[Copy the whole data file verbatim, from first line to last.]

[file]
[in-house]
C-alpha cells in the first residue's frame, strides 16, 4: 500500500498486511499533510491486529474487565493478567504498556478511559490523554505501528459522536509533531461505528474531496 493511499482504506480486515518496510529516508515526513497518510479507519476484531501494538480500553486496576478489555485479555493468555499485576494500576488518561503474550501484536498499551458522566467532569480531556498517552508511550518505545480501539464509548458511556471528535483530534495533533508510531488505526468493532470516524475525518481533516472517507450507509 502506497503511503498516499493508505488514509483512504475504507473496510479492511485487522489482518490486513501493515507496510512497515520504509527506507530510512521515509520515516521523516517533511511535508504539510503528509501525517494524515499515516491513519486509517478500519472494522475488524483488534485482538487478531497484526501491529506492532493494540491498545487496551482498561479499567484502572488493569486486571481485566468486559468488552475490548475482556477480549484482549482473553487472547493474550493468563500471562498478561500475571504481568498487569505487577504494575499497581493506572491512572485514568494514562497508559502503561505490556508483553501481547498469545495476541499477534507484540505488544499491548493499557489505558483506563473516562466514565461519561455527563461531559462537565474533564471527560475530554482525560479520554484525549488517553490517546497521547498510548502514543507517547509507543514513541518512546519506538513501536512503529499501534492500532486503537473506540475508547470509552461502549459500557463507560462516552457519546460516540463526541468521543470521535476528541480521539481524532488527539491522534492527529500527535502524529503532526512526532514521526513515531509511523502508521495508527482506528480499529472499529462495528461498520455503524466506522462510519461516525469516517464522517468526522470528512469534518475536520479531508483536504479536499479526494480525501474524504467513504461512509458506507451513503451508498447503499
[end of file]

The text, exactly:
[in-house]
C-alpha cells in the first residue's frame, strides 16, 4: 500500500498486511499533510491486529474487565493478567504498556478511559490523554505501528459522536509533531461505528474531496 493511499482504506480486515518496510529516508515526513497518510479507519476484531501494538480500553486496576478489555485479555493468555499485576494500576488518561503474550501484536498499551458522566467532569480531556498517552508511550518505545480501539464509548458511556471528535483530534495533533508510531488505526468493532470516524475525518481533516472517507450507509 502506497503511503498516499493508505488514509483512504475504507473496510479492511485487522489482518490486513501493515507496510512497515520504509527506507530510512521515509520515516521523516517533511511535508504539510503528509501525517494524515499515516491513519486509517478500519472494522475488524483488534485482538487478531497484526501491529506492532493494540491498545487496551482498561479499567484502572488493569486486571481485566468486559468488552475490548475482556477480549484482549482473553487472547493474550493468563500471562498478561500475571504481568498487569505487577504494575499497581493506572491512572485514568494514562497508559502503561505490556508483553501481547498469545495476541499477534507484540505488544499491548493499557489505558483506563473516562466514565461519561455527563461531559462537565474533564471527560475530554482525560479520554484525549488517553490517546497521547498510548502514543507517547509507543514513541518512546519506538513501536512503529499501534492500532486503537473506540475508547470509552461502549459500557463507560462516552457519546460516540463526541468521543470521535476528541480521539481524532488527539491522534492527529500527535502524529503532526512526532514521526513515531509511523502508521495508527482506528480499529472499529462495528461498520455503524466506522462510519461516525469516517464522517468526522470528512469534518475536520479531508483536504479536499479526494480525501474524504467513504461512509458506507451513503451508498447503499